Here, no statistical difference on days in milk between uninfected (192.8 ± 19.8) and C. bovis-infected (223.6 ± 17.5) quarters was found (P = 0.53). The logarithmic milk SCC in C. bovis-infected quarters was higher than healthy ones (P < 0.0001). The percentage of milk macrophages was higher in healthy udder quarters (68.11 ± 2.78; P = 0.0008) than in quarters infected by C. bovis (44.25 ± 5.49; Fig. 1A), nonetheless the logarithmic number of macrophages per mL was higher in C. bovis-infected quarters (4.93 ± 0.13) than in healthy ones (3.77 ± 0.13, P < 0.0001; Fig. 1B). The percentages of viable milk macrophages (Annexin V−/PI−; Healthy quarters: 41.73 ± 3.30, C. bovis-infected quarters: 40.29 ± 4.33, P = 0.79) and apoptotic milk macrophages (Annexin V+/PI−; Healthy quarters: 39.20 ± 3.58, C. bovis-infected quarters = 31.86 ± 4.59, P = 0.17) did not differ by infection status.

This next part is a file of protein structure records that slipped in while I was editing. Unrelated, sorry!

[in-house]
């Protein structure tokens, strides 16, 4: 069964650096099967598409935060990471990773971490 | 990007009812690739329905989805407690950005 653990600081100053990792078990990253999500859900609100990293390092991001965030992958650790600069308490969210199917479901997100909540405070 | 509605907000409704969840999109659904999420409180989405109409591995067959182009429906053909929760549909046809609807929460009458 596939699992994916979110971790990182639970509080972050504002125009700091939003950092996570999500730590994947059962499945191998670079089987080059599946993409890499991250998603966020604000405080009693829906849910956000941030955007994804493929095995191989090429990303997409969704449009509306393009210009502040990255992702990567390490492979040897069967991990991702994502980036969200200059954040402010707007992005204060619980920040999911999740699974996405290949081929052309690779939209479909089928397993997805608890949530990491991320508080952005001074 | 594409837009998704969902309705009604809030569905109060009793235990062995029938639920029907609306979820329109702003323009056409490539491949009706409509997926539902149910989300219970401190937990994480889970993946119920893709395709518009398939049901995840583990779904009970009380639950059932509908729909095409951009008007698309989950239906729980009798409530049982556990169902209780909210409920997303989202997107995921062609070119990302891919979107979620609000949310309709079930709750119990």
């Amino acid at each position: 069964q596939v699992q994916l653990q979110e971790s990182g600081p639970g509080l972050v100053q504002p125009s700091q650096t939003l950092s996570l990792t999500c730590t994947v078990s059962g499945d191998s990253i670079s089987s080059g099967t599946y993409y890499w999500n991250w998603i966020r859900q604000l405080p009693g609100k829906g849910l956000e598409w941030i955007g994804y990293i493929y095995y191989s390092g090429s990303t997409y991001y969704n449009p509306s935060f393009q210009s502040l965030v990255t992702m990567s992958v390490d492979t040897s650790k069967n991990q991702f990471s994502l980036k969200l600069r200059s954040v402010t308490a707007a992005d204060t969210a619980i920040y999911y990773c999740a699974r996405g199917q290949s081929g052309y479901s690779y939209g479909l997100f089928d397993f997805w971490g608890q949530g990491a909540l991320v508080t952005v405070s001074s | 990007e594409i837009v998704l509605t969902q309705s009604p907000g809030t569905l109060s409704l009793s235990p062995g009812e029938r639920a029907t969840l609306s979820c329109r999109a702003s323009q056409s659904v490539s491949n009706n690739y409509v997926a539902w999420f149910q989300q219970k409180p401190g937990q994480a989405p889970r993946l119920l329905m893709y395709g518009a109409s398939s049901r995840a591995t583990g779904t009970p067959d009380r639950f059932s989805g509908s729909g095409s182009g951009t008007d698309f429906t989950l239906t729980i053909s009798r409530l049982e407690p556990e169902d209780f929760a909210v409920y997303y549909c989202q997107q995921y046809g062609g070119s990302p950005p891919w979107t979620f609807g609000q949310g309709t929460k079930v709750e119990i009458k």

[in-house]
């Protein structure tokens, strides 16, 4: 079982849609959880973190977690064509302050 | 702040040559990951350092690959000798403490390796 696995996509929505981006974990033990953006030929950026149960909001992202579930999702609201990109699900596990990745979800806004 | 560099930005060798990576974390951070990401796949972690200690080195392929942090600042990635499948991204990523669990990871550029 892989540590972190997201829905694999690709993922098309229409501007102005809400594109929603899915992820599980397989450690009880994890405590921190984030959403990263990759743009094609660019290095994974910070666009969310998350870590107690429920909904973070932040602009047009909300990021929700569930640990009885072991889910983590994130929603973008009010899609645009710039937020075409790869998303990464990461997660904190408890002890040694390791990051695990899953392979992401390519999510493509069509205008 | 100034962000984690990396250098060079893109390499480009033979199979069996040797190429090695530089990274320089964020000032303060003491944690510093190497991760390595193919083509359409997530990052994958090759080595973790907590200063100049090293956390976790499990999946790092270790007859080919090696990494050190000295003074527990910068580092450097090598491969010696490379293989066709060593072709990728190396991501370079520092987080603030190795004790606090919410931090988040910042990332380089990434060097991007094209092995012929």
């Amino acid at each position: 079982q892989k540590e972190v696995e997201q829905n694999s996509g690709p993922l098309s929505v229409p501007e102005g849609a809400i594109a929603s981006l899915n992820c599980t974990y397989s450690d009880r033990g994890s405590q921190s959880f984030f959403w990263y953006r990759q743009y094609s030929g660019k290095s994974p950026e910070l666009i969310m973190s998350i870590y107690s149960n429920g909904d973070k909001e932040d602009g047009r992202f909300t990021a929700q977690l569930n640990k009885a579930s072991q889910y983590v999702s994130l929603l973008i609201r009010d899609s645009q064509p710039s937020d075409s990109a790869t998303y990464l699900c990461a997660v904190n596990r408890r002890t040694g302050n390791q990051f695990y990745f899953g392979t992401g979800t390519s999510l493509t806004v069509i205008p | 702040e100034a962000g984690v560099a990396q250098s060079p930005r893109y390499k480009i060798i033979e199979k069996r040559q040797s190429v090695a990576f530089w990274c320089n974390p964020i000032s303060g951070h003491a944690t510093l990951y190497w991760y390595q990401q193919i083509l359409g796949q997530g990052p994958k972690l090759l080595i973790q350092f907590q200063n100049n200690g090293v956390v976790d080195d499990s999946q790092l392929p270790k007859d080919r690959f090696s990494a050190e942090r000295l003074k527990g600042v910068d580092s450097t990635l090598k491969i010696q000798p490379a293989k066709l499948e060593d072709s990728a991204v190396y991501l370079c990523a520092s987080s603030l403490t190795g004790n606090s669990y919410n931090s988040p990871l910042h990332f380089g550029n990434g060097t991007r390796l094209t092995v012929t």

The percentage of milk macrophages that produced RONS was higher in udder quarters infected by C. bovis (31.12 ± 3.37; P = 0.035) than in those considered healthy (21.34 ± 3.082; Fig. 2A). However, the intensity of RONS production by milk macrophages did not differ between the udder quarters infected with C. bovis (1168 ± 177.3; P = 0.28) and healthy udder quarters (978.5 ± 72.39; Supplemental Material 2). Similarly, the percentage of macrophages that phagocytosed S. aureus was higher in udder quarters infected with C. bovis (39.36 ± 2.99; Fig. 2B) than in those considered healthy (24.32 ± 1.98; P = 0.0001). However, the intensity of phagocytosis did not differ between the healthy udder quarters (84.30 ± 6.89) and those infected with C. bovis (71.79 ± 8.00; P = 0.22; Supplemental Material 2).
Corynebacterium bovis-infected udder quarters had higher percentages of milk T cells (CD3+; P = 0.02, Fig. 3A) and T CD4+ lymphocytes (P = 0.02, Fig. 3B) than uninfected ones, but no effect on the percentage of CD8+ CD4- T cells, CD8- CD4- T lymphocytes, or B cells (CD21+) was found (Supplemental Material 1).